“Right.” She nods. Then, remembering she’s supposed to be the one helping Max and not vice-versa, she adds, “And yeah, not everyone is going to be cool with it. But some people are. I told Steve and it didn’t change anything.”

“I guess you can’t know if people are going to be cool with it until you tell them.” Max observes, now casting her eyes toward the front of the store again.

“I mean, yeah, I guess you can never know for sure how people will react. But you can make an educated guess. Like, if I were to guess about your friends I’d say they would take it pretty well. They’re nice kids.”

Max rolls her eyes and insists, “Not that nice. Mike took the last orange popsicle from the freezer yesterday and then he didn’t even finish it. Just wasted my favorite flavor like he was raised in the jungle or some shit.”

Robin can see it, though. Just under the surface of her exaggerated popsicle outrage, Max is considering. She’s thinking about her friends and imagining how the conversation might go. How they’d react. What they’d say. The faint grin tugging at her lips indicates that she’s imagining a scenario where they say something positive.

“So how come you told Steve and not Tammy?” Max asks suddenly. “You knew he’d be cool with it?”

“Nope. I had no clue how he’d take it. It just sort of…” For the sake of saving Steve from relentless teasing, she carefully redacts the part where he confessed his love to her, “happened. I was scared. But yeah, he was cool. I don’t know if Tammy would be but I mean, there was no point anyways. She was into Steve.”

“Yeah, I’ll take this one then.” Max plucks the card from her hand after a moment of contemplation. “She can pay for my movies.”


“I have weird news.” Robin announces instead of greeting Steve when he opens the door.

“Me too.” He replies, pulling her inside.

“I think I should go first.” She follows him across the tidy foyer to ascend the stairs, making sure to slip off her shoes beforehand because rich people are obsessed with their carpeting. Ahead of her, Steve glances back with curiosity clear on his face. He looks a little better today—still pale and sleepy but no longer deathly white and exhausted. Robin prays to God that this means he’ll be back at work tomorrow because one more shift without him might genuinely cause a mental breakdown.

“Fine, go.” He pushes open his bedroom door and collapses backwards into bed. When she doesn’t join him, he sits up and looks vaguely alarmed. “You’re okay, right?”


“You’re pacing.”

“Yeah.” She stops pacing and positions herself in front of the television. Facing Steve kind of feels like she’s his mother about to lecture him, so she opts to join him on the bed. She kneels in front of him and blurts, “I came out to Max.”

“Max?” His eyebrows pull together in both confusion and surprise. “I mean, that’s good! I think that’s really good. How did she...?”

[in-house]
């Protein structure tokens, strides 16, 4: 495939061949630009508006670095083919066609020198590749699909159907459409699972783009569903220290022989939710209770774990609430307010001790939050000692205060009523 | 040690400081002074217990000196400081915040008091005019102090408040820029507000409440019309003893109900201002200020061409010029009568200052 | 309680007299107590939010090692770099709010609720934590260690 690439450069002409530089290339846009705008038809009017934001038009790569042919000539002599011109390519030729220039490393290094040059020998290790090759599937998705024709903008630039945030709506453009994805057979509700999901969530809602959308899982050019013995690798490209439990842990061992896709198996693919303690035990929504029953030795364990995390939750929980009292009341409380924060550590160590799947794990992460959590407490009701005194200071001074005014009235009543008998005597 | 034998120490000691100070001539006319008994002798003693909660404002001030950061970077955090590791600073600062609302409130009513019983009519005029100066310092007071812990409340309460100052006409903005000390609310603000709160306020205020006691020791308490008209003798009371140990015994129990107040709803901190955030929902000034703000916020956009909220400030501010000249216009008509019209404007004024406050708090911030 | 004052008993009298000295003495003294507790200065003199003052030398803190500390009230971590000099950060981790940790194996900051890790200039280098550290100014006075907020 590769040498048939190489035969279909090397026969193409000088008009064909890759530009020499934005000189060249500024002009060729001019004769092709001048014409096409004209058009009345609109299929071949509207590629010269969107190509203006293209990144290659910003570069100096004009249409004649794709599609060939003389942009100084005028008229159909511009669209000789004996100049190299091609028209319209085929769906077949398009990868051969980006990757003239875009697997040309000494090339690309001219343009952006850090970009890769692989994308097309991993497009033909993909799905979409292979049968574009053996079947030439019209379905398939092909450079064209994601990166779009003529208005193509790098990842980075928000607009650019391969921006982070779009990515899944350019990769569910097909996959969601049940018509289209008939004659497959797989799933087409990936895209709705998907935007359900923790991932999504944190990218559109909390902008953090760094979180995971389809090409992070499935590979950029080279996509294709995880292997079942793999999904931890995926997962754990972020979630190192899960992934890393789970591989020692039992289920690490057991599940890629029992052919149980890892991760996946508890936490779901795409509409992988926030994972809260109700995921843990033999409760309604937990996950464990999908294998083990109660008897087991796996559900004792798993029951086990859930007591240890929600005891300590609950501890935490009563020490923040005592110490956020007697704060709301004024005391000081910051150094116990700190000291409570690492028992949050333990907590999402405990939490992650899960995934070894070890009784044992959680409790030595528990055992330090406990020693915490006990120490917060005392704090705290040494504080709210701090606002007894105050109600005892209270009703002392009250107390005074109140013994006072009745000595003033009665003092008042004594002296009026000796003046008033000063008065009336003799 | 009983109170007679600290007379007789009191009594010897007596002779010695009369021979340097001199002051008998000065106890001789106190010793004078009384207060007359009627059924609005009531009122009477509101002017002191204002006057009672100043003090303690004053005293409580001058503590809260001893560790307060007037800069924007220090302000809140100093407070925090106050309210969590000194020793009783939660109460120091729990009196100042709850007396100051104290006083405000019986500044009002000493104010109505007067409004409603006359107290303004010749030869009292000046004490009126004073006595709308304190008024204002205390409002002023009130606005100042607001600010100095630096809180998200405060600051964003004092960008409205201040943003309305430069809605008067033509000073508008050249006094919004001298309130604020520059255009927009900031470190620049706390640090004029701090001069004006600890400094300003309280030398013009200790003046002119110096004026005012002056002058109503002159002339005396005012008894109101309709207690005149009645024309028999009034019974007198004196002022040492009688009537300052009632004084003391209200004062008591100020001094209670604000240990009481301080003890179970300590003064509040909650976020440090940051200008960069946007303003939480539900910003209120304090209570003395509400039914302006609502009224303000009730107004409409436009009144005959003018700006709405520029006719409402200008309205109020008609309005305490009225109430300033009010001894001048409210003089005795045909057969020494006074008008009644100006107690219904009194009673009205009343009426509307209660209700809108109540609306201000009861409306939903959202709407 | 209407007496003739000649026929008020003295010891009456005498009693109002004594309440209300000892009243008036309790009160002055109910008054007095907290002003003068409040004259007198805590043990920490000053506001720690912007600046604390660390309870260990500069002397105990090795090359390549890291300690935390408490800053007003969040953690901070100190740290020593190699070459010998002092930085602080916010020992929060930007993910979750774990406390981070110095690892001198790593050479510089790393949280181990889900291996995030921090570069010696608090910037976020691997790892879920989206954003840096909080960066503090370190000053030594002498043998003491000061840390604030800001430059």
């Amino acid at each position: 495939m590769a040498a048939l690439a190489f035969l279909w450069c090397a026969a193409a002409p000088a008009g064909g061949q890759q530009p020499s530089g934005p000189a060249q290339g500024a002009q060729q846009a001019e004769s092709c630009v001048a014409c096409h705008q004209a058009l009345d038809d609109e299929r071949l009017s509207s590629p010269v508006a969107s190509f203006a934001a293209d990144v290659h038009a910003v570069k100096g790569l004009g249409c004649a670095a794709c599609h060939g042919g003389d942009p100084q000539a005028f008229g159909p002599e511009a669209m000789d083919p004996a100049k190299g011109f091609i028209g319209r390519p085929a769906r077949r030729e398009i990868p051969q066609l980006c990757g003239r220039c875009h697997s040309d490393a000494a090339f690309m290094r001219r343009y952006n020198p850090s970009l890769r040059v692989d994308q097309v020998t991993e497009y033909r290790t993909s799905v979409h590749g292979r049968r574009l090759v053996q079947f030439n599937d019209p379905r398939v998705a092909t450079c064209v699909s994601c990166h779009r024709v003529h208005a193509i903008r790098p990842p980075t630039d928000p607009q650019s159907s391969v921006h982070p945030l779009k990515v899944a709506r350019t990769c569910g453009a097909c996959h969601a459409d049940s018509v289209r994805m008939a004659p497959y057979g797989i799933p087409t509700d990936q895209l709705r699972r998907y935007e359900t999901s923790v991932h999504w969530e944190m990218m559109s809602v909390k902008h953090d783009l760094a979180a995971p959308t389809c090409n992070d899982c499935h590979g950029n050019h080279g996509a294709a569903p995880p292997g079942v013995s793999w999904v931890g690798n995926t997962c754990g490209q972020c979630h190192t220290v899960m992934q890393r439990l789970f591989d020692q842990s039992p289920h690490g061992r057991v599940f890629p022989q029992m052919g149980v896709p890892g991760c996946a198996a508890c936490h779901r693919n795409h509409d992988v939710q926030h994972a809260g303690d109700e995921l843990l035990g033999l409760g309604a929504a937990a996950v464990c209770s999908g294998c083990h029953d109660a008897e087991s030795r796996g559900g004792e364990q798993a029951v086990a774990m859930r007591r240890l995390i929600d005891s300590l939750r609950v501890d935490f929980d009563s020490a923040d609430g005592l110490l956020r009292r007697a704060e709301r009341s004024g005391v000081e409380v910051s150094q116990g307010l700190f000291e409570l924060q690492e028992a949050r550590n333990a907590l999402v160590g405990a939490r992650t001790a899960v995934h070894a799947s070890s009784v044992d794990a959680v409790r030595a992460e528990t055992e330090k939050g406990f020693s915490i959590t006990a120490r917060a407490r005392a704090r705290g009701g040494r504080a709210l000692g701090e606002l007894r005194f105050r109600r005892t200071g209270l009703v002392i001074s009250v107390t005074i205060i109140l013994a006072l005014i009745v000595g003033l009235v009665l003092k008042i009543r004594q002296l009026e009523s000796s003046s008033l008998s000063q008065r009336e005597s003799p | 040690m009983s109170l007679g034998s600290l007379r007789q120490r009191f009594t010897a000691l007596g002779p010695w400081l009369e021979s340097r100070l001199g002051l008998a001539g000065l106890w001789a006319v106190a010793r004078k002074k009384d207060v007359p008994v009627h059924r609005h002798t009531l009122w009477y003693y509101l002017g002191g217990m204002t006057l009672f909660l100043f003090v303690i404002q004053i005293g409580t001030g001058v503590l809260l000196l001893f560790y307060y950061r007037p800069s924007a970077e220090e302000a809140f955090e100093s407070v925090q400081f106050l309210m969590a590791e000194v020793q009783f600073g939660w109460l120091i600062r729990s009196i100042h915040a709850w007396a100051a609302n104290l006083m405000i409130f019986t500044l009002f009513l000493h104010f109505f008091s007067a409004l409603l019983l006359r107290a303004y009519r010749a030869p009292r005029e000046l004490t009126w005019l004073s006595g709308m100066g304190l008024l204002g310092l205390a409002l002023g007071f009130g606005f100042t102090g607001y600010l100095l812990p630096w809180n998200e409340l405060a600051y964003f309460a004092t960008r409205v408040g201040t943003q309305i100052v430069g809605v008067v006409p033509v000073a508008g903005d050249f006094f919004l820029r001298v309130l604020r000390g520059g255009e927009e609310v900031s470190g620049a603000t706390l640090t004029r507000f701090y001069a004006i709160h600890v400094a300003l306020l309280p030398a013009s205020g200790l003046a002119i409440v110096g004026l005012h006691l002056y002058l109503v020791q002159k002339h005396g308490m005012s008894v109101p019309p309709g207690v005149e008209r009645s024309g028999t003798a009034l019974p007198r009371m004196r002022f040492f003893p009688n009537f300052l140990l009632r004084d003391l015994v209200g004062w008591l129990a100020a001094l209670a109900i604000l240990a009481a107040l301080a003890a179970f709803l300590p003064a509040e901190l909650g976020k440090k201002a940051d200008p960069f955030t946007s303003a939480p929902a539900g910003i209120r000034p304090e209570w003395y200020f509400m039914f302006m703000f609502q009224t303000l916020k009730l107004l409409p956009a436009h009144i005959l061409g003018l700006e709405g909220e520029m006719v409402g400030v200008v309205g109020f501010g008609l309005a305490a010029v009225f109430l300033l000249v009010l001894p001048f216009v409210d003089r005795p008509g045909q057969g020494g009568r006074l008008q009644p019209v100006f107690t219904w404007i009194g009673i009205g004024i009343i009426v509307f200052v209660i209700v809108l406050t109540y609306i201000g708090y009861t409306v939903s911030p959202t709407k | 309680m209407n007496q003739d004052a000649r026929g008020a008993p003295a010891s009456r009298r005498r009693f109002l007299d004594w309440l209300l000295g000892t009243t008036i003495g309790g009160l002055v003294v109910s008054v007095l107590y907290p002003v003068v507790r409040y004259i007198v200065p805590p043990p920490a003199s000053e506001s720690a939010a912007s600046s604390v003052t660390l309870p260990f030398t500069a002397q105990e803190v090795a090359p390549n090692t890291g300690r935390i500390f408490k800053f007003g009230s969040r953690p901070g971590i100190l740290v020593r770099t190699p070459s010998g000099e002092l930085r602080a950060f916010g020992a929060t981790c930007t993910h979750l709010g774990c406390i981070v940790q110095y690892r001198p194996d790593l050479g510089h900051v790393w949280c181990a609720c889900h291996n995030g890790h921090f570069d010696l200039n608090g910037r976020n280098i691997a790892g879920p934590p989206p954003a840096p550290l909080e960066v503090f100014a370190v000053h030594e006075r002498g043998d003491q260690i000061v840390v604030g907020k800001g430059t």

“She was cool about it.” Robin watches his eyes light up with pride and allows herself to smile at the memory. “I didn’t plan on doing it. I just—I found Tammy’s membership card and then—“

“Oh, shit.” Steve winces. “My fault, sorry. I should’ve just thrown it out but, y’know, the fourteen day policy and all that.”

“You found it? And you didn’t tell me?”

“You were in a good mood!” He protests. “I didn’t want to bring you down by mentioning her. My throat was already sore at that point, I couldn’t even do my Kermit voice to make fun of her.”

“You sound more like Kermit than ever right now.” She informs him, trying not to feel all gross and warm inside because Steve went out of his way to avoid making her sad. “Anyways. I didn’t have to tell her but I just thought maybe it would be good for her to know.”

“Yeah!” He slings his arm around her shoulders, smushes his cheek against the top of her head. She allows it only because he’d fallen asleep on her legs yesterday for two hours and probably infected her then. Also because he follows it with, “I’m proud of you.”

Robin closes her eyes. “Thanks, dingus.”

They stay like that for a few minutes until Steve starts falling asleep against her and she has to shove him back awake. While he’s rubbing his eyes and grumbling about her using her “strong muscles” on his “delicate bones” she remembers that she isn’t the only one with news.

“Spill your half.” She demands.

“Oh, right.” He nods over at his bedside table, where a purple plastic bag is leaning against the lamp. “You know what those are? Grape cough drops.”

“I didn’t know those existed.”

“Right! Because everyone just resigns themselves to cherry.”

She squints. “So my news is that I came out to one of your kids and your news is that they’re making a new flavor of cough drops?

“No, the news is who brought me those. Jonathan.”

Robin gasps, which might be an overreaction, but honestly she doesn’t feel like it is. Jonathan Byers (who she never talked to in high school but vaguely knew as the guy with the camera) and Steve have the most complicated relationship that two humans could ever have. First of all, they sort of were both in love with Nancy Wheeler at the same time which led to Jonathan’s fist breaking open Steve’s face. And then eventually they didn’t hate each other enough to punch anymore, but they still both loved Nancy and eventually Nancy chose Jonathan and left Steve the heartbroken mess that Robin met on her first day at Scoops Ahoy. Add that they’re two members of the exclusive monster fighting club in Hawkins and Robin maybe saw Jonathan put his hand on Steve’s shoulder in the Starcourt parking lot and you get: the weirdest fucking dynamic in history.